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While Patrick Ewing continued to misfire, the New York Knicks found a way to win, thanks to Charles Oakley, Derek Harper and John Starks.

Ewing averaged 23 points and led the Knicks in scoring for 15 of 18 playoff games before the NBA Finals. But he has made just one-third of his 102 shots in the championship series.While he went 8-for-28 Wednesday night; however, his three less-celebrated teammates led the way in the second half as New York defeated Houston 91-82 for a 2-2 tie in the best-of-7 finals.

The Knicks started Game 4 with a 17-2 run as the Rockets missed eight of nine shots and turned the ball over seven times in the first 71/2 minutes. Then New York spent most of the rest of the half squandering the margin before settling for a 40-33 halftime lead.

That set the stage for a brilliant second half by Oakley, Starks and Harper, who each played a vital role despite a Houston rally.

To summarize their performances:

- Oakley scored nine of his 16 points, grabbed 14 of his 20 rebounds and deflected the ball into a teammate's hands four times in the second half. He had nine rebounds in the fourth quarter alone, and his nine offensive rebounds were two more than the entire Houston team managed.

- Starks scored 11 of his 20 points in the final 5:03, hitting two 3-pointers in that span as the Knicks extended a slim lead.

- Harper scored 14 of his 21 points and made four of his five 3-pointers in the second half.

"The supporting cast for Patrick had to step up," said Harper, who has 21 points in each of the last two games.

"It's up to me and Harp to play big," said Starks, who has consecutive 20-point games. "It's the guards that will determine who is going to win. The centers are basically going to neutralize each other. So we have to step up."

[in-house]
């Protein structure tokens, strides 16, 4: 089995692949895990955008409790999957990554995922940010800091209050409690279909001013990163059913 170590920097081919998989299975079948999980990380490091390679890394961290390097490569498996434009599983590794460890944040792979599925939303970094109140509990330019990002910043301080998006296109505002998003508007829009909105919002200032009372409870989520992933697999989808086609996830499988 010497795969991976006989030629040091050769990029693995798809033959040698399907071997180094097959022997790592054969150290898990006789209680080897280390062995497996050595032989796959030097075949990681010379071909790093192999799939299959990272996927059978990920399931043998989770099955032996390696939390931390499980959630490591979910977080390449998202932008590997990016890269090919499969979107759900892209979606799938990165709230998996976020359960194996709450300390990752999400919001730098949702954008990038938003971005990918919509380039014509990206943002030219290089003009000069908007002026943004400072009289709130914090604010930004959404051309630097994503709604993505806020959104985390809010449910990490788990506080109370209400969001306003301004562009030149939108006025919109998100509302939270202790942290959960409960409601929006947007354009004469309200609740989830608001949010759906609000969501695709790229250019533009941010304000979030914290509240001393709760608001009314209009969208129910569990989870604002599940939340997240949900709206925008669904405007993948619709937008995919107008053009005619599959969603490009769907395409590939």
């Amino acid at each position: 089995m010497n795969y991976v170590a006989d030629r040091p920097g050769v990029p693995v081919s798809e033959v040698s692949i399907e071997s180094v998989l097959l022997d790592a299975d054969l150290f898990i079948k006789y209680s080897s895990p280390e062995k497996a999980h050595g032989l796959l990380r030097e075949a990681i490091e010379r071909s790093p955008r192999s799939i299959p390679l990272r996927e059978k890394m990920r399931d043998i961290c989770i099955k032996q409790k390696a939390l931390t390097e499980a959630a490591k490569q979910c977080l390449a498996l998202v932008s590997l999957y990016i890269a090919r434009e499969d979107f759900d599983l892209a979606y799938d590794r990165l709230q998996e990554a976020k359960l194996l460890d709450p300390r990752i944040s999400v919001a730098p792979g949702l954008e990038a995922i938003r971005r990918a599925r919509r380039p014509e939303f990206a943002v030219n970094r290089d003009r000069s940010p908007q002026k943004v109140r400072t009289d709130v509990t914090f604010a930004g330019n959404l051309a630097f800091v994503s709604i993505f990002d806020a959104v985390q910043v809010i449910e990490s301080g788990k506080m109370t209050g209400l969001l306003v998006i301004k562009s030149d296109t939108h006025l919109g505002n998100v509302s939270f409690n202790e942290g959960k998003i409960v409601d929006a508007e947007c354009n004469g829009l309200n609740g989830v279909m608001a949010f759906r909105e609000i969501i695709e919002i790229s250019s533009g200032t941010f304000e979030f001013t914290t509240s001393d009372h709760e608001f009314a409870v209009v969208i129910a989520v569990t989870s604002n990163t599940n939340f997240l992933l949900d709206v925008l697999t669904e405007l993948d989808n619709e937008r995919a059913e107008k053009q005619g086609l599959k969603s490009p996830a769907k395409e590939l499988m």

Hakeem Olajuwon outscored Ewing 32-16 in Game 4, but Ewing's 15 rebounds, along with Oakley's 20, helped New York outrebound the Rockets 50-33.

"We knew coming into the series that this was the NBA's top rebounding team, and they came out and played like they wanted it more than we did," Houston coach Rudy Tomjanovich said. "Getting beat 21-7 on the offensive boards, it's amazing that we even had a basketball game."

Harper made five of his 10 3-point attempts and is now 14-for-27 from long range in the series.

"They're giving us a lot of comfortable 3s that let us get in a rhythm," Harper said. "Once you get in a rhythm and the ball is going in for you, you can stroke the ball and not worry about it. The important thing is to make the play."

Much of Oakley's success in the second half came after rugged Houston forward Robert Horry fell hard to the floor after a flagrant foul on Anthony Mason. Horry played just two minutes after the injury late in the third quarter.

"I have a bruised wrist, hand and lower back," Horry said. "Hopefully, everything will loosen up and I'll be able to come back. I'm going to ice it down, then go for X-rays in the morning."

"Oak was all over the place," Knicks coach Pat Riley said. "He dug out some big ones. He's back to his old self. We would not have been in the game without that rebounding."

Oakley's biggest play came with the Knicks nursing a 77-74 lead with less than four minutes remaining. Ewing missed two free throws, but when the rebound bounced toward the sideline, Oakley outfought three Rockets, then saved the ball before it went out of bounds.

The ball was passed around the perimeter to Starks, whose 3-pointer gave New York an 80-74 lead. Olajuwon's four free throws closed Houston to 85-82, but Starks' four free throws and two by Harper sealed the win.

Olajuwon, who scored 22 of his 32 points in the second half and made 14 of 20 shots for the game, said, "I said before the game I would rather score 21 and win than score 50 and lose. This is a classic example of that."